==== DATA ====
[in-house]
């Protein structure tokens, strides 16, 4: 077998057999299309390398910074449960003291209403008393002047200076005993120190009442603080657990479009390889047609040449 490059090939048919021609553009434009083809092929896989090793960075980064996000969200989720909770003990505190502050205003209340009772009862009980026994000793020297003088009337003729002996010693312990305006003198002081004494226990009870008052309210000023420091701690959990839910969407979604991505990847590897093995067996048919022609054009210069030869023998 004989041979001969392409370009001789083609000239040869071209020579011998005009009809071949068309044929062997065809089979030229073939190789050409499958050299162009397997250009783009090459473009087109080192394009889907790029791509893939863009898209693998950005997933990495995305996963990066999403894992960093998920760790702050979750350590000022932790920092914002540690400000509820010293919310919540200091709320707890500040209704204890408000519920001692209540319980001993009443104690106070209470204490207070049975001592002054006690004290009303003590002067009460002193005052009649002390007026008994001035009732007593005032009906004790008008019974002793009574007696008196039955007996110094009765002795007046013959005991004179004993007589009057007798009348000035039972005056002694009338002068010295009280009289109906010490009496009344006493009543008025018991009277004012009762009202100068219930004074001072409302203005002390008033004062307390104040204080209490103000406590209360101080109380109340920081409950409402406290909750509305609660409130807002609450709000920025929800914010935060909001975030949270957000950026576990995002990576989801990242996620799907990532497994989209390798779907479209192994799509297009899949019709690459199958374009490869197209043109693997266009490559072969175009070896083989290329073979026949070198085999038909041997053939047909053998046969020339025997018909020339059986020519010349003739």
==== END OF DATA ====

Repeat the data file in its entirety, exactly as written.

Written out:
[in-house]
């Protein structure tokens, strides 16, 4: 077998057999299309390398910074449960003291209403008393002047200076005993120190009442603080657990479009390889047609040449 490059090939048919021609553009434009083809092929896989090793960075980064996000969200989720909770003990505190502050205003209340009772009862009980026994000793020297003088009337003729002996010693312990305006003198002081004494226990009870008052309210000023420091701690959990839910969407979604991505990847590897093995067996048919022609054009210069030869023998 004989041979001969392409370009001789083609000239040869071209020579011998005009009809071949068309044929062997065809089979030229073939190789050409499958050299162009397997250009783009090459473009087109080192394009889907790029791509893939863009898209693998950005997933990495995305996963990066999403894992960093998920760790702050979750350590000022932790920092914002540690400000509820010293919310919540200091709320707890500040209704204890408000519920001692209540319980001993009443104690106070209470204490207070049975001592002054006690004290009303003590002067009460002193005052009649002390007026008994001035009732007593005032009906004790008008019974002793009574007696008196039955007996110094009765002795007046013959005991004179004993007589009057007798009348000035039972005056002694009338002068010295009280009289109906010490009496009344006493009543008025018991009277004012009762009202100068219930004074001072409302203005002390008033004062307390104040204080209490103000406590209360101080109380109340920081409950409402406290909750509305609660409130807002609450709000920025929800914010935060909001975030949270957000950026576990995002990576989801990242996620799907990532497994989209390798779907479209192994799509297009899949019709690459199958374009490869197209043109693997266009490559072969175009070896083989290329073979026949070198085999038909041997053939047909053998046969020339025997018909020339059986020519010349003739």